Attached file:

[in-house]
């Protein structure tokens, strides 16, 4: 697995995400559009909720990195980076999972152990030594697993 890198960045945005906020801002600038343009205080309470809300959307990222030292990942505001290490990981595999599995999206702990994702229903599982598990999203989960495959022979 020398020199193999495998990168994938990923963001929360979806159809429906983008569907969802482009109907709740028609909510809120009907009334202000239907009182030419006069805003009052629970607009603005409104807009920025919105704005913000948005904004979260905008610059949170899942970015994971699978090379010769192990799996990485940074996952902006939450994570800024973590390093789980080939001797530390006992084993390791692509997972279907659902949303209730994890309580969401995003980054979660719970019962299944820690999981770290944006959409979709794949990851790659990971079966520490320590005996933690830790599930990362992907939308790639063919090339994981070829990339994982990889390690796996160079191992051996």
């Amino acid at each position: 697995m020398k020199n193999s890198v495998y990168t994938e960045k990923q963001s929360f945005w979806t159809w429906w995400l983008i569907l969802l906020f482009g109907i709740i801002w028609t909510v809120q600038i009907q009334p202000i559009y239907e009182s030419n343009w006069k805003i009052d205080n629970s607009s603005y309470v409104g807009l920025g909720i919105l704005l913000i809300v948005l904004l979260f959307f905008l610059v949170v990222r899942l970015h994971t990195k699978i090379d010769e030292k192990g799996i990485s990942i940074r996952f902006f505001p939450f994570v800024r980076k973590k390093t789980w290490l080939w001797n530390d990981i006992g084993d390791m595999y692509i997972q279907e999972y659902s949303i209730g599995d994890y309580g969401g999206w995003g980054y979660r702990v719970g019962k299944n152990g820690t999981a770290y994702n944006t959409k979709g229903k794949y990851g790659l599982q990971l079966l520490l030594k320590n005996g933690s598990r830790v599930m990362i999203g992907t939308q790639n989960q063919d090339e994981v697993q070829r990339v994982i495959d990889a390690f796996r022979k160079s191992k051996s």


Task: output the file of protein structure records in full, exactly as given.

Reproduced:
[in-house]
């Protein structure tokens, strides 16, 4: 697995995400559009909720990195980076999972152990030594697993 890198960045945005906020801002600038343009205080309470809300959307990222030292990942505001290490990981595999599995999206702990994702229903599982598990999203989960495959022979 020398020199193999495998990168994938990923963001929360979806159809429906983008569907969802482009109907709740028609909510809120009907009334202000239907009182030419006069805003009052629970607009603005409104807009920025919105704005913000948005904004979260905008610059949170899942970015994971699978090379010769192990799996990485940074996952902006939450994570800024973590390093789980080939001797530390006992084993390791692509997972279907659902949303209730994890309580969401995003980054979660719970019962299944820690999981770290944006959409979709794949990851790659990971079966520490320590005996933690830790599930990362992907939308790639063919090339994981070829990339994982990889390690796996160079191992051996």
């Amino acid at each position: 697995m020398k020199n193999s890198v495998y990168t994938e960045k990923q963001s929360f945005w979806t159809w429906w995400l983008i569907l969802l906020f482009g109907i709740i801002w028609t909510v809120q600038i009907q009334p202000i559009y239907e009182s030419n343009w006069k805003i009052d205080n629970s607009s603005y309470v409104g807009l920025g909720i919105l704005l913000i809300v948005l904004l979260f959307f905008l610059v949170v990222r899942l970015h994971t990195k699978i090379d010769e030292k192990g799996i990485s990942i940074r996952f902006f505001p939450f994570v800024r980076k973590k390093t789980w290490l080939w001797n530390d990981i006992g084993d390791m595999y692509i997972q279907e999972y659902s949303i209730g599995d994890y309580g969401g999206w995003g980054y979660r702990v719970g019962k299944n152990g820690t999981a770290y994702n944006t959409k979709g229903k794949y990851g790659l599982q990971l079966l520490l030594k320590n005996g933690s598990r830790v599930m990362i999203g992907t939308q790639n989960q063919d090339e994981v697993q070829r990339v994982i495959d990889a390690f796996r022979k160079s191992k051996s």